(Jim Chevallier’s efforts to thresh out the truth about Medieval British baking)

Euell Gibbons: The Father of Modern Wild Foods 
(a short biography by John Kallas; see also John McPhee’s New Yorker profile of Gibbons)

Food and Romance: The Tissue of Little Things
(Dwight Furrow, writing at the intersection of the two primary hungers)

HANNAH GLASSE: Stolen Identity During the Eighteenth Century
(food writers might have a hard time today, but Victoria Rumble explains that it was once worse…)

How the Sense of Taste Has Shaped Who We Are
(“…John McQuaid on the science and history of flavor;” in Scientific American)

Mysteries of Chili Heat, The: Why People Love the Pain
(John McQuaid summarizes the latest scientific evidence, in Salon)

Regional Chinese Cooking
(Joe DiStefano’s series at Serious Eats:
More Than Ma La: A Deeper Introduction to Sichuan Cuisine

Secrets of Cantonese Cooking, The: America's First Chinese Cuisine
Song of Spice and Fire, A: The Real Deal With Hunan Cuisine)

Science of Saturated Fat, The: A Big Fat Surprise About Nutrition?
(Nina Teicholz, in The Independent, with good news for butter lovers)

Short Stack
(publisher of small single-subject cookbooks)

(e-zine; “a celebration of food & ideas”)

What Americans Can Learn from Other Food Cultures
(Amy Choi, via TED)

What Gives Wine its Color?
(Eleanor Shannon provides a brief introduction to the subject)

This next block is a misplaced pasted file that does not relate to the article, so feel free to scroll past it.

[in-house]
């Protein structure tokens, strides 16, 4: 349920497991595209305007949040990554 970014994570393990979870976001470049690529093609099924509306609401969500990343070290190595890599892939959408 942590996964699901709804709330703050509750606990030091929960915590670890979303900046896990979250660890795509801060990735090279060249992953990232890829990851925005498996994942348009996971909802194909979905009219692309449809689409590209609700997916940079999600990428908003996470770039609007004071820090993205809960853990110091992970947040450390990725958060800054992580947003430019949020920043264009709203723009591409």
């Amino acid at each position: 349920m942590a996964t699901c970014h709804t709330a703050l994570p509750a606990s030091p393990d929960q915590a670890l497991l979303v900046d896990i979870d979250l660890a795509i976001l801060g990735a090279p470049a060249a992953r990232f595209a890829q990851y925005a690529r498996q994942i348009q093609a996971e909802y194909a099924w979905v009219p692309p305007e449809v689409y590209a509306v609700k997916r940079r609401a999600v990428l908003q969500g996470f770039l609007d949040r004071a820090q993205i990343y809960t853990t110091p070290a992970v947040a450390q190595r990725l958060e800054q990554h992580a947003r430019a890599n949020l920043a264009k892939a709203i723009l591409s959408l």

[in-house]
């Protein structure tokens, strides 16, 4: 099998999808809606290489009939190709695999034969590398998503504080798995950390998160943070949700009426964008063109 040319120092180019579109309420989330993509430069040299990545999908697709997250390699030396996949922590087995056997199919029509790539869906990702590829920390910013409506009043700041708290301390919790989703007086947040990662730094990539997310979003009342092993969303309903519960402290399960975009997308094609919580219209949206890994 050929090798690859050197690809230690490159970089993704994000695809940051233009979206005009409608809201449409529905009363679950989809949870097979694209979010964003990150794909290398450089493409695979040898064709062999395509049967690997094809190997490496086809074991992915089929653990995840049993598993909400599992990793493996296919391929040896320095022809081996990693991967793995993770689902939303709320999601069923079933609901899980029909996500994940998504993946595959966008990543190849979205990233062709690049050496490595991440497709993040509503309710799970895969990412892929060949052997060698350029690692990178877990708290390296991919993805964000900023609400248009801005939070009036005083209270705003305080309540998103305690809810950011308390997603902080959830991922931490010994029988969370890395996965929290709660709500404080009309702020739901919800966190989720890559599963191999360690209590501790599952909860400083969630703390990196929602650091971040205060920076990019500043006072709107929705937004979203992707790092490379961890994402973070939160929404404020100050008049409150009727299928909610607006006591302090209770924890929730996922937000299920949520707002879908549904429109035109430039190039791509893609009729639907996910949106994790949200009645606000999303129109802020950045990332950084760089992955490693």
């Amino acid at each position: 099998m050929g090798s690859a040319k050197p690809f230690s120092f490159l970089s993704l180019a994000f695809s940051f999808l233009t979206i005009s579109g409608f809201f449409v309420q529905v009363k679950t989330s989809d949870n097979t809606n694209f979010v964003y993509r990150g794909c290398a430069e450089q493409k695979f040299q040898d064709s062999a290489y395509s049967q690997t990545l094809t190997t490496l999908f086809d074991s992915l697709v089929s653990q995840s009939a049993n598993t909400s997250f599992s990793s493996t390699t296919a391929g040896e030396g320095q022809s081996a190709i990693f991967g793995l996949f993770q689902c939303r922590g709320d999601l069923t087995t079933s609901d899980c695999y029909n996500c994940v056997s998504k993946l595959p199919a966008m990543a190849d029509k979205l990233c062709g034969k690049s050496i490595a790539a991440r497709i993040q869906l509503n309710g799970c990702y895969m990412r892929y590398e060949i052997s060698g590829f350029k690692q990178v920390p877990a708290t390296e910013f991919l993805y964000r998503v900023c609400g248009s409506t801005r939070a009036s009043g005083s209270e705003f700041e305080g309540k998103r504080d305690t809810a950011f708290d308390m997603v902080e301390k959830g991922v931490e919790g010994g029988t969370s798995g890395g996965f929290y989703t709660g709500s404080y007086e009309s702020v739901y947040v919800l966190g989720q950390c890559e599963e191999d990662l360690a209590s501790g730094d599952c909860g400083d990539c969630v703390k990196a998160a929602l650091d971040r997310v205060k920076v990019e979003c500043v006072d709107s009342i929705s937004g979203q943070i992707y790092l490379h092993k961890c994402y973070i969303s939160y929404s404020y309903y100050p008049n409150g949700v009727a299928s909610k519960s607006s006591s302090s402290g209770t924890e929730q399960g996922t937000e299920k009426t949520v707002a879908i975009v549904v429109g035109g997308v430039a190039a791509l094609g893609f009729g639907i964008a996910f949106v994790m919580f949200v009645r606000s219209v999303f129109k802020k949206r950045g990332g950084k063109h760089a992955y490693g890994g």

Why Lyon is Food Capital of the World
(Bill Buford, in The Guardian)

---- inspirational (or otherwise useful) sites for writers/bloggers ----

Curse of Modern Food Writing, The: The Dearth of Pleasure

Essay Expert, The

How Food Journalism Got as Stale as Day-Old Bread

It’s All About Trust and Ethics in Food Blogging

---- yet more blogs ----

China South of the Clouds

eat this poem 

Les Leftovers

Maureen B. Fant: Discovering Italy through its Food 

Science Meets Food

---- one changed URL ----

Red Cook

---- thats all for now ----

Except, of course, for the usual legalistic mumbo-jumbo and commercial flim-flam:

Your privacy is important to us. We will not give, sell or share your e-mail address with anyone, for any purpose—ever. Nonetheless, we will expose you to the following irredeemably brazen plugs: 

Want to support On the Table, without spending a dime of your own money on it? 

It’s easy. Whenever you want to shop on Amazon. Com, click on any of the book links below, then whatever you buy there (it doesn’t even have to be one of our books) will earn a commission for this newsletter.

The Resource Guide for Food Writers
(Paper) (Kindle)

The Herbalist in the Kitchen
(Hardcover) (Kindle)

The Business of Food: Encyclopedia of the Food And Drink Industries
(Hardcover) (Kindle)

Human Cuisine
(Paper) (Kindle)

Herbs: A Global History
(Hardcover) (Kindle)

Terms of Vegery

How to Serve Man: On Cannibalism, Sex, Sacrifice, & the Nature of Eating

Here endeth the sales pitch(es)...

...for the moment, anyway.


The Resource Guide for Food Writers, Update #173 is protected by copyright, and is provided at no cost, for your personal use only. It may not be copied or retransmitted unless this notice remains affixed. Any other form of republication—unless with the authors prior written permission—is strictly prohibited.

Copyright (c) 2015 by Gary Allen.